The Baltimore Police Department must pay $180,000 to a pharmacy
technician who was wrongfully snagged in a 2005 drug bust outside
Lexington Market, the Maryland Court of Appeals has ruled.
The unanimous decision Friday upended years of precedent and potentially
could make it easier for citizens to sue police officers who make
arrests they know to be illegal.
The judges unanimously upheld a Baltimore Circuit Court jury's decision
against Officer Arnold E. Houghton, who five years ago ordered the
arrest of Cheryl Forrest even though other officers protested that she
According to the Court of Appeals, on May 25, 2005, Houghton, watching a
live video surveillance feed, saw three people engaged in a drug deal on
North Eutaw Street. The participants were the dealer, a male buyer and a
woman wearing a white shirt or coat and carrying a red umbrella.
Houghton radioed colleagues and told them to arrest the people involved.
The officers caught the two men and found ***, but the woman got away.
Houghton, watching on the video from a downtown command center, said he
saw the woman embrace another woman nearby and, the court said, "assumed
that the embrace concealed the transfer or sale of ***."
The court said Houghton lost sight of the second woman and then scanned
the area with his camera. "The female purchaser was no longer in view,
but Houghton could see someone whom he believed to be the second woman,"
the court said.
That woman was Cheryl Forrest, who was "some distance away" at a bus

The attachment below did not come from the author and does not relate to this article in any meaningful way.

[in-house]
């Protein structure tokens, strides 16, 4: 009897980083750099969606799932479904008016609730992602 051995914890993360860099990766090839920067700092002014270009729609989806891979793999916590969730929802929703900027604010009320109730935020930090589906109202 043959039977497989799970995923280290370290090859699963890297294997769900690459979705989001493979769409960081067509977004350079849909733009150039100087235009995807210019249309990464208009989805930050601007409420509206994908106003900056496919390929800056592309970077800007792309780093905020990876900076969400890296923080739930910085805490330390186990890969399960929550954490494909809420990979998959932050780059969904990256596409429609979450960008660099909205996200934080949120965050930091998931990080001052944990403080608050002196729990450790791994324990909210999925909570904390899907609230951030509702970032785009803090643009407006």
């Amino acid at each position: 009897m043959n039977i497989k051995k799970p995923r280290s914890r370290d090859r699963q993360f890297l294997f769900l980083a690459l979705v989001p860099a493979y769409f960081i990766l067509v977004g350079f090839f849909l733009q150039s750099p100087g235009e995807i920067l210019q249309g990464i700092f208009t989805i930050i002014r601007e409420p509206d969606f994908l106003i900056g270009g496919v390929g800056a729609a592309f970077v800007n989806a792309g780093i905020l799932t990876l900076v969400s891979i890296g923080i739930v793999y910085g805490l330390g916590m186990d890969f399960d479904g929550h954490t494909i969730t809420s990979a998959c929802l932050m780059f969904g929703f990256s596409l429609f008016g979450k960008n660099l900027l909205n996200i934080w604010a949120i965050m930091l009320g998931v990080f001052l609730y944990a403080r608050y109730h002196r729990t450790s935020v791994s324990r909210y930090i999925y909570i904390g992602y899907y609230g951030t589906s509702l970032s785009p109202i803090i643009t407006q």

stop. Unlike the suspect, she was wearing a black jacket and dark jeans,
but like her, she was carrying a red umbrella. "Houghton instructed
Officer Timothy Williams to arrest Forrest," the court said. Williams
searched her but found no ***.
"Houghton nonetheless instructed Williams to arrest Forrest," the court
said. "Williams suggested that Houghton review the video footage to make
certain that Forrest was indeed the second woman. Houghton did not do
so, but nonetheless confirmed that Forrest was to be arrested."
After Forrest was taken into custody, she testified "that she overheard
Williams discussing the possibility that he may have arrested the wrong
person," the court said.
Public officials who perform negligent acts generally cannot be sued.
But the court decided that Forrest did not have to meet what had been a
two-pronged test in similar cases - that the officer acted not only with
intentional malfeasance and but also with malice. In other words, to win
in the past, a person had to prove not only being purposely and
wrongfully arrested, but also that the officer knew the arrest was
illegal but did it anyway.
The ruling means that from now on, people who are falsely arrested will
only have to prove that the officers acted negligently. The Appeals
Court didn't even consider the issue of whether Houghton has acted
maliciously, saying it didn't matter.
"For more than 20 years," the ruling said, "this court has held that
common law public official immunity does not apply to intentional
[acts]. ... This court will not overturn precedent in a vacuum, nor on a
While Houghton can't claim immunity from the false arrest suit, a
Baltimore Circuit Court judge ruled previously that Williams can.
Criminal charges against Forrest were dismissed.
"The court has now made it clear that when you file these torts, there
is no protection regarding malice," Forrest's attorney, James L. Rhodes,
said. Houghton joined the department in 1988 but is no longer employed
there. He and his attorney for the civil trial, Patrick D. Sheridan,
could not be reached for comment Friday.